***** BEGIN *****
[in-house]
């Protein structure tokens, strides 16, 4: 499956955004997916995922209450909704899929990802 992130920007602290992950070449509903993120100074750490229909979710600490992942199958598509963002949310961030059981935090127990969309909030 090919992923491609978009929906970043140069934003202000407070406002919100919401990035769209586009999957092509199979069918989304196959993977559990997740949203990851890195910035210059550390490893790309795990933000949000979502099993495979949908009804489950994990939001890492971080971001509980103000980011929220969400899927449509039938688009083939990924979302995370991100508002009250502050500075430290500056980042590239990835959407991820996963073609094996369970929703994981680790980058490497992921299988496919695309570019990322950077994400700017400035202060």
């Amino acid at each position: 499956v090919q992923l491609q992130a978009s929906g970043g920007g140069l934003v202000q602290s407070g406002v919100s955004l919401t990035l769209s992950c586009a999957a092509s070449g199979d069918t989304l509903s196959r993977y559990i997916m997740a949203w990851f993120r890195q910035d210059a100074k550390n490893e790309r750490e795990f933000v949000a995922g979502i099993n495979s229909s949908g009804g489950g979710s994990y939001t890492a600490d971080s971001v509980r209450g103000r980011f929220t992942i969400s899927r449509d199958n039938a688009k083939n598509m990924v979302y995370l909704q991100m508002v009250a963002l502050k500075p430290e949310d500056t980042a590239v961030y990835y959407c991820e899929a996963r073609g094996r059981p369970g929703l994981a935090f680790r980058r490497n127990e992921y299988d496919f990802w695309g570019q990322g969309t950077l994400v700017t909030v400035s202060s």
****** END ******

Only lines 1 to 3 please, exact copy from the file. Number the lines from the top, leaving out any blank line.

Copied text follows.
[in-house]
């Protein structure tokens, strides 16, 4: 499956955004997916995922209450909704899929990802 992130920007602290992950070449509903993120100074750490229909979710600490992942199958598509963002949310961030059981935090127990969309909030 090919992923491609978009929906970043140069934003202000407070406002919100919401990035769209586009999957092509199979069918989304196959993977559990997740949203990851890195910035210059550390490893790309795990933000949000979502099993495979949908009804489950994990939001890492971080971001509980103000980011929220969400899927449509039938688009083939990924979302995370991100508002009250502050500075430290500056980042590239990835959407991820996963073609094996369970929703994981680790980058490497992921299988496919695309570019990322950077994400700017400035202060």
């Amino acid at each position: 499956v090919q992923l491609q992130a978009s929906g970043g920007g140069l934003v202000q602290s407070g406002v919100s955004l919401t990035l769209s992950c586009a999957a092509s070449g199979d069918t989304l509903s196959r993977y559990i997916m997740a949203w990851f993120r890195q910035d210059a100074k550390n490893e790309r750490e795990f933000v949000a995922g979502i099993n495979s229909s949908g009804g489950g979710s994990y939001t890492a600490d971080s971001v509980r209450g103000r980011f929220t992942i969400s899927r449509d199958n039938a688009k083939n598509m990924v979302y995370l909704q991100m508002v009250a963002l502050k500075p430290e949310d500056t980042a590239v961030y990835y959407c991820e899929a996963r073609g094996r059981p369970g929703l994981a935090f680790r980058r490497n127990e992921y299988d496919f990802w695309g570019q990322g969309t950077l994400v700017t909030v400035s202060s």